Baptists in El Salvador eagerly receive Missouri input
SAN SALVADOR, El Salvador—A trip of building relationships and encouragement in ministry is how Missouri Baptist Convention (MBC) Associate Executive Director Roy Spannagel described his most recent journey to El Salvador that he and his wife, Weida, took from Jan. 2-5.
“Rather than working with individual churches, on ‘the cutting edge,’ it was more about building relationships with the leadership of the El Salvador Baptist Convention, and the responsibility Missouri Baptists had at their national convention,” Spannagel said.
Spannagel was able to meet with the leadership and was asked to preach on three different occasions.
“My trip was more about meeting with the leadership, specifically the president of the El Salvador Baptist Convention, Manuel Rivas, and the pastors, celebrating the tremendous victories we have seen in El Salvador. In part due to church-to-church partnerships, God has really blessed the churches in El Salvador by our churches in Missouri.”
Spannagel was encouraged to see a very good response to his preaching, which focused on three key topics. Those topics were the Lord’s Prayer, how you deal with difficulties, and being partners together with God.
“Their excitement about our partnership with them and the effectiveness of Missouri Baptists in helping them reach their people for Christ was very strong,” Spannagel said.
Not only did Spannagel have the blessing of speaking to the men of the El Salvador Baptist Convention, but Weida had the honor of speaking to the pastors’ wives, which is a vital ministry.
“Some of us don’t take into consideration the huge tasks that pastors’ wives have,” Spannagel said. “They not only provide for their husbands and children, but they also have responsibilities and expectations in the church.”
The topic that Weida Spannagel spoke on was prayer, particularly as it relates to praying for their husbands, children, and their grandchildren. There have been encouraging talks given to the men of the El Salvador Baptist Convention about what they should focus on and depend on the Lord for in ministry; but the women, while greatly appreciated and dearly loved, can get overlooked at times because of their behind-the-scenes ministry which is not physically seen, but equally as important.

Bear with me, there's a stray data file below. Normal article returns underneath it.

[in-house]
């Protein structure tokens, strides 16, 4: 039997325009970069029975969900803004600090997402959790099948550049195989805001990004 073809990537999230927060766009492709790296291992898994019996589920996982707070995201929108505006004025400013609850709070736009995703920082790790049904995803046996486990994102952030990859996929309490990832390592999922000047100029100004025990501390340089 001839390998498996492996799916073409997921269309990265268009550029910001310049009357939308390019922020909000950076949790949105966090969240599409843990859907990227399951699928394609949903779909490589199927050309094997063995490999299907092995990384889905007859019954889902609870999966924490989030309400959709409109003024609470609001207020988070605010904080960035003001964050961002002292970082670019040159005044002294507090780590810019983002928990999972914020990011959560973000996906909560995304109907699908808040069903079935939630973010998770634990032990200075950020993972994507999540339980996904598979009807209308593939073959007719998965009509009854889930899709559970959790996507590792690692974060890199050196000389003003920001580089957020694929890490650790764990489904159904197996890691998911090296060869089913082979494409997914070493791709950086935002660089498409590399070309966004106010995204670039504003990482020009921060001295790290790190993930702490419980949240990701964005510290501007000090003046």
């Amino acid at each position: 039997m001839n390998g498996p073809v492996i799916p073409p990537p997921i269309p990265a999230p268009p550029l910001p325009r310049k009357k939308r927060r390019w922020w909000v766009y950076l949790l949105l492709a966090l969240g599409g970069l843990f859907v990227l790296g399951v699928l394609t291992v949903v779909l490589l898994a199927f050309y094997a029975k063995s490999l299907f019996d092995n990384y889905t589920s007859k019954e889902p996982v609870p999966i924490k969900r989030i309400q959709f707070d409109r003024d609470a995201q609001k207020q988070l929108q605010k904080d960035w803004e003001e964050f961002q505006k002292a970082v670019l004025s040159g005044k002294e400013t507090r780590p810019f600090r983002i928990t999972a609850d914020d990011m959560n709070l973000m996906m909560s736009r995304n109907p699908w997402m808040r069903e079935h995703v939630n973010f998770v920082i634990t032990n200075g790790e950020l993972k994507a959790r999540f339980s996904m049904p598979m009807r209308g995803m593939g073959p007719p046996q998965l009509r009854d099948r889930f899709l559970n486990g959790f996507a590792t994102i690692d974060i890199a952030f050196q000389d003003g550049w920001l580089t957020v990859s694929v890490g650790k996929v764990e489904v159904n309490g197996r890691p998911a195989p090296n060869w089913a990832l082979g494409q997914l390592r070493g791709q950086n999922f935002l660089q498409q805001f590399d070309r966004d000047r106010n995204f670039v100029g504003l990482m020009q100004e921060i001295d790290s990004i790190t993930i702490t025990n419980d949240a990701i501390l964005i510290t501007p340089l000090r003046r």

“They were so appreciative,” said Weida. “There were no classes that were taught specifically for them, so as I spoke I put it in specific, easy ways that they could understand, and they were so encouraged.”
One of the aspects of gratitude in the El Salvador setting was simply tied to someone taking the time to share with them.
Not having the conveniences that we have here in America, Baptists in El Salvador must put in a great amount of effort to be able to even come to such a conference and still be able to take care of things at home. They do laundry by hand. Some do not even have stoves to cook with, so in many ways, women in El Salvador have it much harder than American women.
“One little boy came with his grandmother, (and) he was representative of what the women were praying for,” Weida said, “It was an awesome experience. Sometimes we think that we don’t know enough to speak to anybody about the Lord, but it’s not what we know, it’s Who we know.”
The men of El Salvador were just as encouraged when Weida took time to speak with their wives. They requested that more ladies from the churches in Missouri would come and minister to the women in El Salvador.
“It is very evident that Missouri Baptist churches are making a huge impact with the local pastors of El Salvador, and the churches, and I would encourage more Missouri Baptist churches to get involved,” Roy Spannagel said.